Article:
Tag Archives: fort nottingham

The Chairmans’ Walk

Adrian Wilson, Chairman of Rosetta Nottingham Road Conservancy and Roy Tabernor, Chairman of Lions Bush Conservancy, recently undertook an experimental cross country walk from Nottingham Road to Fort Nottingham. This was, of course, with the permission of the relevant land owners. Adrian took the pictures and wrote this account.

A large part of the route was along the impressive ridge that runs between the two villages and ends in the newly proclaimed nature reserve at Fort Nottingham commonage, before the steep descent to Fort Nottingham.

fort notts view

Long shadows in the early morning, along with impossibly blue sky, impossibly green grass and impossibly blue dam.

long shadows

The route involved a number of fairly stiff climbs but the views from on top of the ridge were spectacular.

intrepid Roy setting a stiff pace up a steep climb

Springrove Dam and the Loteni Road on one side

springgrove dam

and the Dargle Valley, looking towards uMngeni Vlei,  on the other.

looking over Dargle to uMngeni vlei

Also interesting is the fact that this ridge is located on the catchment boundary between the Mooi and Umgeni Rivers.  At the top of a steep climb, looking back towards Nottingham Road.

looking back towards Nottingham Road

We admired the profusion of stunning wild flowers along the route, including Watsonia,

profusion of wildflowers

Cyanotis speciosa

cyanotis speciosa

Jamebritennia breviflora

jamesbritennia breviflora

Scilla nervosa

scilla nervosa

and lots of bracken with yellow Helichrysum in flower.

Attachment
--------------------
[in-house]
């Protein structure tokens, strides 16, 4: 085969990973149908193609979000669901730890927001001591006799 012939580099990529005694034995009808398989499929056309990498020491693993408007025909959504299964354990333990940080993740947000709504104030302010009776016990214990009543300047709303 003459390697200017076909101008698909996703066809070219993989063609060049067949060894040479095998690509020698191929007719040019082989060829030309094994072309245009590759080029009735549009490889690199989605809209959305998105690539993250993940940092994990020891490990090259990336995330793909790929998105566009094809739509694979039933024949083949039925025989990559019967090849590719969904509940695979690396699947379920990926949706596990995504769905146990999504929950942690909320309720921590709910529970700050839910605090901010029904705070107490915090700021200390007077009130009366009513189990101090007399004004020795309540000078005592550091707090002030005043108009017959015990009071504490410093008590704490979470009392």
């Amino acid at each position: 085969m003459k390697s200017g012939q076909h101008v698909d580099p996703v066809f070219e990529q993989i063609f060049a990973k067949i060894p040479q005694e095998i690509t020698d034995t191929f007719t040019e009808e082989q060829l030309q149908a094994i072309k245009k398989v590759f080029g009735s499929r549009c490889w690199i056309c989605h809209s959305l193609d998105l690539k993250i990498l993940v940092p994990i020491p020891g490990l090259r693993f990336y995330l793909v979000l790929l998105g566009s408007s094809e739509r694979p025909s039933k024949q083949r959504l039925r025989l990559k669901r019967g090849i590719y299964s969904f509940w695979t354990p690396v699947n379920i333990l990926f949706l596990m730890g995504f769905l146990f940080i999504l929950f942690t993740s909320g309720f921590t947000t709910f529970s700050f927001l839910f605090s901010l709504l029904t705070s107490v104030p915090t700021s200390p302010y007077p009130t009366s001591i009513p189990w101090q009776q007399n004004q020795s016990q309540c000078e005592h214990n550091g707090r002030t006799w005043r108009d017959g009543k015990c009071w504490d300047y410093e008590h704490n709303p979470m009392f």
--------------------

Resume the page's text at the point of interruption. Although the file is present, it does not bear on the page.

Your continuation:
yellow bracken like plant

Might this be a Magic Mushroom?

magic mushroom

We surprised a yellow billed duck, and came upon her nest half way up a hill.

Nest of a yellow billed duck

Indigenous bush just below the summit of the ridge.

Indigenous bush just below the summit of the ridge

Strange stone structures on the commonage reminiscent of primitive man.

Strange stone structures

The walk took roughly 5 to 6 hours. At the end, Roy and Adrian, overlooking Fort Nottingham village speculated on whether there would be a broader interest in such cross country walks in the beautiful Natal Midlands under the banner of ‘The Chairmans’ Walk’. There must be endless possibilities.

Bird’s eye view of Fort Nottingham


Fracking Issues – Right Here

Lions Bush Conservancy are justifiably concerned about fracking, as we all should be.  The LBC Committee put together the following information gleaned from an SABC2 program during March.

Hydraulic fracturing (termed fracking for short) to release gas from shale beds is a real possibility in the KwaZulu Natal Midlands. All of Lions Bush Conservancy has underlying shale beds of the Karroo geological system. However, it is possible that fracking may not be viable in our area due to the presence of dolerite dykes that cross the area. The LBC committee is hoping in the near future to have some clarity on this by having a geologist give a presentation to members.

r Lake Lyndhurst 005

The SABC2’s program on the 3rd of March featured an interview with a journalist who has been investigating fracking overseas for a number of years. He stated that one of the consequences of fracking is the contamination of the ground water with gas and hazardous chemicals.  These pollutants can also enter the streams and rivers of the area and cause sickness. As most of the Conservancy’s members rely on either groundwater or the stream and rivers of the area, any contamination could have negative consequences.

r Lake Lyndhurst 149

As fracking is believed to create large number of jobs and the gas extracted could have enormous economic benefit for the country, the present government is more than likely to go ahead with fracking. With the mineral resources of the country in the hands of the government, landowners will have no say in the implementation of fracking. The journalist mentioned above recommends that a landowner should have his water source (if sourced from groundwater or streams) chemically tested before any exploration for fracking starts and obtain a certificate detailing the results.  Should fracking occur and the landowner’s water is contaminated, this certificate can be used to verify the fact that contamination has occurred and the extent thereof. Hopefully then damages can be claimed (see Insurance issues at end of article).